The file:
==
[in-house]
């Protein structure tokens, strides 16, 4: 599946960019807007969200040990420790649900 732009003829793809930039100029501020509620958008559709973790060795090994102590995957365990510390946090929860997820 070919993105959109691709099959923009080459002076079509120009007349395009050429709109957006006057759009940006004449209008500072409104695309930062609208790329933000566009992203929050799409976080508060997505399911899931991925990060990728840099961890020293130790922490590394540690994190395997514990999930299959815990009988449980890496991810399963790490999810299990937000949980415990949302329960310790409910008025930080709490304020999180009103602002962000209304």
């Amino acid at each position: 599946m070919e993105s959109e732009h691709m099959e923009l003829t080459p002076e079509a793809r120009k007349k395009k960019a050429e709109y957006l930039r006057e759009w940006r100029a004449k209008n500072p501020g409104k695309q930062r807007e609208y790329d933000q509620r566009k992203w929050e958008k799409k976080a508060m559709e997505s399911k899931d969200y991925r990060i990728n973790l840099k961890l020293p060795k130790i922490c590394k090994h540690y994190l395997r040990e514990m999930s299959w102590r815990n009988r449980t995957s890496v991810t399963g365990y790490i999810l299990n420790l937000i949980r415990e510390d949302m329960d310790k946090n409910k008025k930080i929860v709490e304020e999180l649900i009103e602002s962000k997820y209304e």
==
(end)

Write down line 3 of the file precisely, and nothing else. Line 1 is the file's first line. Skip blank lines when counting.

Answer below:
């Amino acid at each position: 599946m070919e993105s959109e732009h691709m099959e923009l003829t080459p002076e079509a793809r120009k007349k395009k960019a050429e709109y957006l930039r006057e759009w940006r100029a004449k209008n500072p501020g409104k695309q930062r807007e609208y790329d933000q509620r566009k992203w929050e958008k799409k976080a508060m559709e997505s399911k899931d969200y991925r990060i990728n973790l840099k961890l020293p060795k130790i922490c590394k090994h540690y994190l395997r040990e514990m999930s299959w102590r815990n009988r449980t995957s890496v991810t399963g365990y790490i999810l299990n420790l937000i949980r415990e510390d949302m329960d310790k946090n409910k008025k930080i929860v709490e304020e999180l649900i009103e602002s962000k997820y209304e």